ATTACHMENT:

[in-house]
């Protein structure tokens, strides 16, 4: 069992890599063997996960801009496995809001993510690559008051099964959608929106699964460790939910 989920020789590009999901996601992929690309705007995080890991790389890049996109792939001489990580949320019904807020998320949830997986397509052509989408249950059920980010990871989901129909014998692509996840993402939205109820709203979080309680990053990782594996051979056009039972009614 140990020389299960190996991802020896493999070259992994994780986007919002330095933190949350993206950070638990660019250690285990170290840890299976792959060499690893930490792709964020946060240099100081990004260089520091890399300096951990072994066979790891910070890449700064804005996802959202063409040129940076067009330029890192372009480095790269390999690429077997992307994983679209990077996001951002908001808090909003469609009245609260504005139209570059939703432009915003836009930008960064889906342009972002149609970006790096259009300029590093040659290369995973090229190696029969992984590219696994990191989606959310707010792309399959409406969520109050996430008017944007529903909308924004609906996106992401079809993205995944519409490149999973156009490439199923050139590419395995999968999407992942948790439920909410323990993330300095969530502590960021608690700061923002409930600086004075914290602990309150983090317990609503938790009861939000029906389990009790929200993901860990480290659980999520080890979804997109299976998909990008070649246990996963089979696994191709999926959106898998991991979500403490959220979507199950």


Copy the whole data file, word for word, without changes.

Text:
[in-house]
């Protein structure tokens, strides 16, 4: 069992890599063997996960801009496995809001993510690559008051099964959608929106699964460790939910 989920020789590009999901996601992929690309705007995080890991790389890049996109792939001489990580949320019904807020998320949830997986397509052509989408249950059920980010990871989901129909014998692509996840993402939205109820709203979080309680990053990782594996051979056009039972009614 140990020389299960190996991802020896493999070259992994994780986007919002330095933190949350993206950070638990660019250690285990170290840890299976792959060499690893930490792709964020946060240099100081990004260089520091890399300096951990072994066979790891910070890449700064804005996802959202063409040129940076067009330029890192372009480095790269390999690429077997992307994983679209990077996001951002908001808090909003469609009245609260504005139209570059939703432009915003836009930008960064889906342009972002149609970006790096259009300029590093040659290369995973090229190696029969992984590219696994990191989606959310707010792309399959409406969520109050996430008017944007529903909308924004609906996106992401079809993205995944519409490149999973156009490439199923050139590419395995999968999407992942948790439920909410323990993330300095969530502590960021608690700061923002409930600086004075914290602990309150983090317990609503938790009861939000029906389990009790929200993901860990480290659980999520080890979804997109299976998909990008070649246990996963089979696994191709999926959106898998991991979500403490959220979507199950």